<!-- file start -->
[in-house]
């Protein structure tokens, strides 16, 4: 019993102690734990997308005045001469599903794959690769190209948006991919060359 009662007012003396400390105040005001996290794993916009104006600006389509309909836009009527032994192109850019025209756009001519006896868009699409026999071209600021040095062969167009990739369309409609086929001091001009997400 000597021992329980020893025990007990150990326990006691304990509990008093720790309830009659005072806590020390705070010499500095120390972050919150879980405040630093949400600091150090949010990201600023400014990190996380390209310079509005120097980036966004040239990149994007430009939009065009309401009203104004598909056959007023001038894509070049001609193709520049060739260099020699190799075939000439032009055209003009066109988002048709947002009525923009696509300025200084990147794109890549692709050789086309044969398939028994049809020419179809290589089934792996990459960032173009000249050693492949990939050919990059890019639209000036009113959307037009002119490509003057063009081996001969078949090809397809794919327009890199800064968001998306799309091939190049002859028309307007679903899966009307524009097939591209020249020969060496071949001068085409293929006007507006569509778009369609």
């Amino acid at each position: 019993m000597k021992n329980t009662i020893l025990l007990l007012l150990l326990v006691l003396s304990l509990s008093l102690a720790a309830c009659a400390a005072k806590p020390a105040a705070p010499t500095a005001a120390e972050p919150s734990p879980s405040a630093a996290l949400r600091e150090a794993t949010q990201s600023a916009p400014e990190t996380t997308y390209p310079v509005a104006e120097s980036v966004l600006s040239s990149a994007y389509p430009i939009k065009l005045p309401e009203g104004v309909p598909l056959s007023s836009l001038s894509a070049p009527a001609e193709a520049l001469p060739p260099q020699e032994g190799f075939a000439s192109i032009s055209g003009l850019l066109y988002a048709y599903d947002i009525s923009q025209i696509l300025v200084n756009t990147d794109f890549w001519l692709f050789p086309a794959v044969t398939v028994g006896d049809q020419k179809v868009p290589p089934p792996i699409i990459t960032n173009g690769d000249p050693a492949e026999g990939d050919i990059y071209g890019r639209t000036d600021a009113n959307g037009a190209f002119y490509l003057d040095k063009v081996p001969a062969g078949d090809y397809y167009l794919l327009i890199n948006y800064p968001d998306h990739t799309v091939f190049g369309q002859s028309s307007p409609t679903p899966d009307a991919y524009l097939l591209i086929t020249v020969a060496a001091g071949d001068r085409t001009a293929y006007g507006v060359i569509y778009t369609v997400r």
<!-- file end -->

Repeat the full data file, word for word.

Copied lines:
[in-house]
């Protein structure tokens, strides 16, 4: 019993102690734990997308005045001469599903794959690769190209948006991919060359 009662007012003396400390105040005001996290794993916009104006600006389509309909836009009527032994192109850019025209756009001519006896868009699409026999071209600021040095062969167009990739369309409609086929001091001009997400 000597021992329980020893025990007990150990326990006691304990509990008093720790309830009659005072806590020390705070010499500095120390972050919150879980405040630093949400600091150090949010990201600023400014990190996380390209310079509005120097980036966004040239990149994007430009939009065009309401009203104004598909056959007023001038894509070049001609193709520049060739260099020699190799075939000439032009055209003009066109988002048709947002009525923009696509300025200084990147794109890549692709050789086309044969398939028994049809020419179809290589089934792996990459960032173009000249050693492949990939050919990059890019639209000036009113959307037009002119490509003057063009081996001969078949090809397809794919327009890199800064968001998306799309091939190049002859028309307007679903899966009307524009097939591209020249020969060496071949001068085409293929006007507006569509778009369609």
């Amino acid at each position: 019993m000597k021992n329980t009662i020893l025990l007990l007012l150990l326990v006691l003396s304990l509990s008093l102690a720790a309830c009659a400390a005072k806590p020390a105040a705070p010499t500095a005001a120390e972050p919150s734990p879980s405040a630093a996290l949400r600091e150090a794993t949010q990201s600023a916009p400014e990190t996380t997308y390209p310079v509005a104006e120097s980036v966004l600006s040239s990149a994007y389509p430009i939009k065009l005045p309401e009203g104004v309909p598909l056959s007023s836009l001038s894509a070049p009527a001609e193709a520049l001469p060739p260099q020699e032994g190799f075939a000439s192109i032009s055209g003009l850019l066109y988002a048709y599903d947002i009525s923009q025209i696509l300025v200084n756009t990147d794109f890549w001519l692709f050789p086309a794959v044969t398939v028994g006896d049809q020419k179809v868009p290589p089934p792996i699409i990459t960032n173009g690769d000249p050693a492949e026999g990939d050919i990059y071209g890019r639209t000036d600021a009113n959307g037009a190209f002119y490509l003057d040095k063009v081996p001969a062969g078949d090809y397809y167009l794919l327009i890199n948006y800064p968001d998306h990739t799309v091939f190049g369309q002859s028309s307007p409609t679903p899966d009307a991919y524009l097939l591209i086929t020249v020969a060496a001091g071949d001068r085409t001009a293929y006007g507006v060359i569509y778009t369609v997400r």